City drinks Capita kool aid as shares soar but is this wise?

Investors and ministers are desperately hoping new CEO Jon Lewis can pull off a turnaround. The man who called Capita's problems two years ago says they're taking a lot on trust
Talk about a strange start to the week: Troubled outsourcer Capita started it as the stock market’s hot share.
A company that sparked real fears of it being the next outsorucing domino to fall after Carillon shot up like one of Elon Musk’s rockets as it unveiled details of a £700m cash call, and a £300m disposal programme, four days earlier than expected. Alongside the small matter of a half billion pound pre tax loss.
If that makes you go ‘hmm’, the explanation for it is that there are an awful lot of people who really, really, really want to believe that turnaround specialist Jon Lewis can fix the thing. There are just as many of them working in the City of London as in there are in Westminster, where the government needs another Carillion like a hole in the head.
Read more Capita shares jump a..

Pound sterling falls to five week low against US dollar as GDP and Brexit pressures increase

Sterling has fallen back from a post-Brexit high last week
The pound fell to a five-week low against the dollar on Monday morning, continuing the downward momentum seen last week off the back of worse than expected economic data.
By mid-morning, sterling was down 0.2 per cent to $1.3971, a significant dip from last week’s post-Brexit vote high of more than $1.435.
“After being dragged lower by a disappointing wage growth/inflation/retail sales data hat-trick, and subsequent dovishness from Bank of England chief Mark Carney, the currency was unable to regain any of its first half of April momentum in Monday’s early moments,” said Connor Campbell, financial analyst at SpreadEx.
Read more Pound continues to slide as May interest rate rise put in doubt Traders had been pricing in an almost certain May rate hike, but comments by Mr Carney last week cast doubt on the prospect of rising interest.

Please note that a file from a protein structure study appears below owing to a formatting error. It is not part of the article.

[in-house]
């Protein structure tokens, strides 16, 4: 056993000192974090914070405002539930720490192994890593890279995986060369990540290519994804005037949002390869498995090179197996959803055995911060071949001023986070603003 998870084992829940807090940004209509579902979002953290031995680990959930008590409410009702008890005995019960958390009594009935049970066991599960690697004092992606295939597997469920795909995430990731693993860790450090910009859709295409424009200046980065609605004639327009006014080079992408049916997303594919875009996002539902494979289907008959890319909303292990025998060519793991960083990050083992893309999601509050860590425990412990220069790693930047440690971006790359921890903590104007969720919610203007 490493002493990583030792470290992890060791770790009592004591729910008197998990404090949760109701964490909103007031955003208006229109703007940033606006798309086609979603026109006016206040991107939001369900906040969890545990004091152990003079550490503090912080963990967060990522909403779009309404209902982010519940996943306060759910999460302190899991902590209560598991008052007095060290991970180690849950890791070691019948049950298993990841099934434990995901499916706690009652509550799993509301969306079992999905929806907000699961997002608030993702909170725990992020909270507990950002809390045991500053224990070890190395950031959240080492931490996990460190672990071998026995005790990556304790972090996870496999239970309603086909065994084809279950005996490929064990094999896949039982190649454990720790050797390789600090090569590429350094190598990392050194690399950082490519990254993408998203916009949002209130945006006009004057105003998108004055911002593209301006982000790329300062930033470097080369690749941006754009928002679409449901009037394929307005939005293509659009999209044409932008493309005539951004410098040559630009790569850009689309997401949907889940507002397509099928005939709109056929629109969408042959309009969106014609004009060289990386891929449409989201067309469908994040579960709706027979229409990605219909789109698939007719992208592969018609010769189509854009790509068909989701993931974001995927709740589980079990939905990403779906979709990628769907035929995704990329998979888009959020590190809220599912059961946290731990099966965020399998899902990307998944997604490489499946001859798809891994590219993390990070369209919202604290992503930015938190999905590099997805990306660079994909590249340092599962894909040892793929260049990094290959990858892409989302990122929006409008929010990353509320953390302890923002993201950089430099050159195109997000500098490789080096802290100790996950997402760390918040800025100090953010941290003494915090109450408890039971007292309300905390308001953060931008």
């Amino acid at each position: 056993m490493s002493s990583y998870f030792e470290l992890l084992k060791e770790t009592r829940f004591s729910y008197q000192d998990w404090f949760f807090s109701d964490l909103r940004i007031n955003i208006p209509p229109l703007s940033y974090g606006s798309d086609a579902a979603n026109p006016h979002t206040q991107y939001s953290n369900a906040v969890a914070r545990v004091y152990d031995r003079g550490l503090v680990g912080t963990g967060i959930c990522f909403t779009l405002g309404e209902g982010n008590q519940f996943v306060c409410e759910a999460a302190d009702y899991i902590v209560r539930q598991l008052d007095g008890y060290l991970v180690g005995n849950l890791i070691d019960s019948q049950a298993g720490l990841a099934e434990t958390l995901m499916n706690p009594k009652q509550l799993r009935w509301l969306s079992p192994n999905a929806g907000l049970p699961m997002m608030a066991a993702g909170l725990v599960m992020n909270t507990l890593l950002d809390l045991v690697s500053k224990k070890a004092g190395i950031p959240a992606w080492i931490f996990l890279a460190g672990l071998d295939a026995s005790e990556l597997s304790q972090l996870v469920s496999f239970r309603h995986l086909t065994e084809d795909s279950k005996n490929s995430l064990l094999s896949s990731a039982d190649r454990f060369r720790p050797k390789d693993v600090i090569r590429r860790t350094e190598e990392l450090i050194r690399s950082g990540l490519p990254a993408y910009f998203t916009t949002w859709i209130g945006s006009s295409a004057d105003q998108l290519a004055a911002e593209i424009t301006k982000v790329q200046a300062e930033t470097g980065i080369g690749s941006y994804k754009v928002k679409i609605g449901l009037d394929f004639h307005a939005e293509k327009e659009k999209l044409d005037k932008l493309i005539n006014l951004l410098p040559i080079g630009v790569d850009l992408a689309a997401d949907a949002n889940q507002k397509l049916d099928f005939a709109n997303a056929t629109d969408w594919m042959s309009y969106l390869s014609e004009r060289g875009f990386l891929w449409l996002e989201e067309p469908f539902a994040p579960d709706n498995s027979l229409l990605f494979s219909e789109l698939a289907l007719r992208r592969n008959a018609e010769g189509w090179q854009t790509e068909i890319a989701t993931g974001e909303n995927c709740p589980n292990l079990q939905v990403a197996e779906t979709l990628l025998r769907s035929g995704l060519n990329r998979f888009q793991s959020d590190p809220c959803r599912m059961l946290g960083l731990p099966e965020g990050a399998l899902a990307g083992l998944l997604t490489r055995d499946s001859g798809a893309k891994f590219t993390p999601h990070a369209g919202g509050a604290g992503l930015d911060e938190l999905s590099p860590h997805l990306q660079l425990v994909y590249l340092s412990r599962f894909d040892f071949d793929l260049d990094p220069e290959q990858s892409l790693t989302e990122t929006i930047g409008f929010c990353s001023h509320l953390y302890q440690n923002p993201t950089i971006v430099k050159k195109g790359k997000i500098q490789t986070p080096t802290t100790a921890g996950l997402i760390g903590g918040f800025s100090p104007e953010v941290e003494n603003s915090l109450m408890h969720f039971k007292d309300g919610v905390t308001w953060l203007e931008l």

“I don’t want to get too focused on the precise timing, it is more about the general p..

TSB apologises after customers complain of online banking 'data breach'

Some customers say they can view other people’s accounts through app after bank completes technology upgrade
TSB has apologised to customers who could not access their accounts through the company’s app and online banking service on Sunday night and Monday morning.
A number of customers complained of a “data breach” and said that they were able to view other people’s account information through the app.
The problems came after TSB carried out planned upgrade work to its technology over the weekend. The bank had warned that some services would not be available from 4pm on Friday to 6pm on Sunday but customers found that problems persisted beyond this, leaving them locked out of their accounts.
Read more Major companies pull advertising from Facebook over data breach One customer told the BBC that he had been credited with a large sum of money that was not his once he managed to get back into the app.
“My balance, because of my overdraft, is in minus, but my balance was showing a..